2. Like
    tjm reacted to ozarkflyfisher for a article, Smallmouth on a Fly Rod   
    I decided to post some smallmouth pictures of fish caught during a three day trip wading trip to New York State last month in hopes that this audience will be more appreciative than the guys at work.  When we talk about our vacations and I talk about fishing, I receive comments like, “I hate fishing--it is so boring”.  And, this comment is from a guy who goes to Florida with his family for a week and as far as I can tell, mainly just sets on the beach or swimming pool.  Oh well, I suppose if everyone was as passionate about fishing as most of us on this board, then our fishing waters would be way too congested.
    My wife is from the Buffalo area and I’ve come to appreciate the fly fishing in the area through the years while visiting her family.  I usually do a Spring and/or Fall Steelhead trip, however some Springs I get up there too late for Steelhead and so, like this year, we mainly fished for smallmouth bass.

  3. Like
    tjm reacted to KC Angler for a article, 5/8 Report - First Time at Crane Creek   
    Me and a buddy arrived at Crane Creek the morning of May 8th, starting at the Lower Access bridge. About 100 yards downstream at the first bend in the stream we each landed our first McCloud. The reputation of these fish as strong fighters is well deserved. I was fishing a prince nymph and my friend had on a sow bug. He  caught another one a little further down at the next major bend in the stream. We ended up fishing a few hundred yards further downstream, which required some bushwhacking, but turned back at a point when the stream go much wider, swifter, and more difficult to access because of steep banks. 
    After a short break, we drove into town and parked at the baseball fields. From there, we walked the railroad tracks to the trestle and started fishing our way back upstream. We came across a few nice holes, but didn't have much action until my friend hooked a really nice 14 incher a short distance downstream from the ball field. It put up a considerable a fight and quite a bend in his 7' 4wt. I caught my second fish of the day directly behind the baseball field on a bead-head crackleback. We got a few more bites in the park area, but the only other fish caught were fingerlings.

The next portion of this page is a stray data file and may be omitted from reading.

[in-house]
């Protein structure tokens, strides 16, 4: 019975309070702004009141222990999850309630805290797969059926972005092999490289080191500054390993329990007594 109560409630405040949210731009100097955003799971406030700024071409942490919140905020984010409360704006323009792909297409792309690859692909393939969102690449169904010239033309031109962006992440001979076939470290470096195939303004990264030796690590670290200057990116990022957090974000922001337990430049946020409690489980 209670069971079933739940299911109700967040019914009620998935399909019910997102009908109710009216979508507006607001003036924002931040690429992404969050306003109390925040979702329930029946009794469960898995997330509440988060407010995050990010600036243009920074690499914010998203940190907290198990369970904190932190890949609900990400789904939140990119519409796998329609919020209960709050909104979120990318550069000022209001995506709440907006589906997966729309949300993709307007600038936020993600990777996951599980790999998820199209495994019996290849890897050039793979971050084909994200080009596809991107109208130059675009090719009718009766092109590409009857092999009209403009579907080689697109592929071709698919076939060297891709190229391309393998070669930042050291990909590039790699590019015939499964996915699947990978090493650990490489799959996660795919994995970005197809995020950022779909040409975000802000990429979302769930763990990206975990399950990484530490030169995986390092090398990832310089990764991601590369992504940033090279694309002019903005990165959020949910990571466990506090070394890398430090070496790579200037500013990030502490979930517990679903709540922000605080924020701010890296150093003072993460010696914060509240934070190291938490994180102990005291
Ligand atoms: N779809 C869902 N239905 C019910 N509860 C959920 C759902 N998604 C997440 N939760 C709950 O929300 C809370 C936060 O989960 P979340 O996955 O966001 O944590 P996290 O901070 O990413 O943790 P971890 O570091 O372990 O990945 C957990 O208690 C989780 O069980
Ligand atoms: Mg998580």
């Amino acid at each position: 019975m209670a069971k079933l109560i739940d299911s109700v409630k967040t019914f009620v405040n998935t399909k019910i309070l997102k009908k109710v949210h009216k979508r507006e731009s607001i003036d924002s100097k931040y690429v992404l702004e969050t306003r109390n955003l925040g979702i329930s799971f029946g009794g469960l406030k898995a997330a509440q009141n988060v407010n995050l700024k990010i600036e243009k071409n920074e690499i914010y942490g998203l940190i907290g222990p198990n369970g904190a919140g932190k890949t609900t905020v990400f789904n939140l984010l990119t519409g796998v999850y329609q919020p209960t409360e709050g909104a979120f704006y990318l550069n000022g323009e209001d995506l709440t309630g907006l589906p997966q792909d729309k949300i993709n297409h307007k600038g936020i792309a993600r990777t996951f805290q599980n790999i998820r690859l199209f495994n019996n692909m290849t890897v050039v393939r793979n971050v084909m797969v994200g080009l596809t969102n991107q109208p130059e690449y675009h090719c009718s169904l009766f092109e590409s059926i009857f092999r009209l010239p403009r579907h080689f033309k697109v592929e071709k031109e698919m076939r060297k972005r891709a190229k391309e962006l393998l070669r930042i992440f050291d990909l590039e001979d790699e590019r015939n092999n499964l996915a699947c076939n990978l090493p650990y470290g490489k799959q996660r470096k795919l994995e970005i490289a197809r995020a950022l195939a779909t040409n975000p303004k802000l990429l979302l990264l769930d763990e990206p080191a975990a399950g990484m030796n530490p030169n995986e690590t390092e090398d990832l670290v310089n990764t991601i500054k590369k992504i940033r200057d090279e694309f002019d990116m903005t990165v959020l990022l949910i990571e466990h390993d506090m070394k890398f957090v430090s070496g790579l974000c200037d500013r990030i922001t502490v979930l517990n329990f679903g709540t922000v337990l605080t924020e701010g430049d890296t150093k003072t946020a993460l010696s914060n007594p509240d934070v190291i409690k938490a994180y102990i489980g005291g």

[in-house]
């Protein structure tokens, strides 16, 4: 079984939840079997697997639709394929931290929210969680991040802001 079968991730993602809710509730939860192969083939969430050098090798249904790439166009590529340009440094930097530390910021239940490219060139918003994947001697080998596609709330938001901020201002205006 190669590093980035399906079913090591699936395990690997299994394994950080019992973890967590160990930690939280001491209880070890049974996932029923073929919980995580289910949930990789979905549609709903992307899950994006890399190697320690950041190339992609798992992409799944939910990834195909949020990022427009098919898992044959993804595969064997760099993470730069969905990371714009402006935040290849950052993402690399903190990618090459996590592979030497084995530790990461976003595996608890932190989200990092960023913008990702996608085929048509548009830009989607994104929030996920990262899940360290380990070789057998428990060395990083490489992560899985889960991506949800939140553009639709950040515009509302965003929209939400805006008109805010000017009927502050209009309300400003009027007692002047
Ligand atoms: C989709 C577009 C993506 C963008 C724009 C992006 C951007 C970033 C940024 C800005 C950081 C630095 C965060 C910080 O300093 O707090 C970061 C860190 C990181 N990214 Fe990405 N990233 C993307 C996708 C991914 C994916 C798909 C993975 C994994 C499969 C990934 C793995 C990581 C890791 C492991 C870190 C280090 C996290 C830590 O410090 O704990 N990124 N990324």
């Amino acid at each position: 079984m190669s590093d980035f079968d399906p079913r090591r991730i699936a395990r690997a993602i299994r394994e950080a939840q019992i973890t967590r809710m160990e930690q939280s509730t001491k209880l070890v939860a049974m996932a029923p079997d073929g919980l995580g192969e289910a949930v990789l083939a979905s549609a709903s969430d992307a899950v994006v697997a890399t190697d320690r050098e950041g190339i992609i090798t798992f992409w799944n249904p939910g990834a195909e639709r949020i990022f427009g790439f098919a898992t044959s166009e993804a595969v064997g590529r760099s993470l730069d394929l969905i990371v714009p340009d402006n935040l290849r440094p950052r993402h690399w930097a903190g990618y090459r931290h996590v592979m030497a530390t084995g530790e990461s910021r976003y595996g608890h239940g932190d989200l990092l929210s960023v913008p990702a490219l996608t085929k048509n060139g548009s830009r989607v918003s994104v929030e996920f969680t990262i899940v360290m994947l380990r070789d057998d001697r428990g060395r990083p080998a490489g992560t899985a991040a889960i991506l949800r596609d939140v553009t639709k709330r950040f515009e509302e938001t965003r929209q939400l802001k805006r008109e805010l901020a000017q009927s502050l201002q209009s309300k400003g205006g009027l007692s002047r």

We also scouted the middle and upper access areas, but the water was much smaller and we weren't up to the task of walking significant distances to find fishable holes. It was a hot day and we were both exhausted. So five McClouds between us for our inaugural trip to Crane Creek. We both agreed it was a successful day of fishing and we would return.
    Thanks to everyone who contributes to this forum and who answered the questions I posted prior to my trip to Crane. The information was very helpful. 

  4. Like
    tjm reacted to Dan the fisherman for a article, Crappie   
    I just got back from a 110 mile solo kayak trip last night on the current river.  I woke up today wanting to fish ol beave’s so I got the boys ready and headed to the lake.  I wasn’t expecting much success sense I haven’t  been on the lake all week and didn’t know what was going on.   But I was pleasantly surprised with the bite.  I had bought some crappie minnows for the boys to use and pitched them about lay downs and caught quite a few fish.  We must have caugh 20 or so but only kept 10 or so.  I wasn’t really keeping count cuz the boys had me busy helping them.  If ur into crappie this would be a good time to go.  My 9 and 7 year olds tore them up for  a few hours today.   Here’s a couple of pics. 

  5. Like
    tjm reacted to Phil Lilley for a article, Definitely not a catfish: Birthday trip yields a huge Taneycomo surprise   
    It was supposed to be a memorable trout fishing birthday trip for his brother.
    But on the last day of a cold and windy outing at Lake Taneycomo, Ken Adam is the one who got a gift he'll never forget.
    Adam, fishing Monday with brother Steve in an adjacent boat, said he was almost ready to call it a day because of the lousy weather and murky water when he flipped a white and purple McStick lure up close to a floating log.
  6. Like
    tjm reacted to Johnsfolly for a article, Bennett's Springs C&R - 12/30/17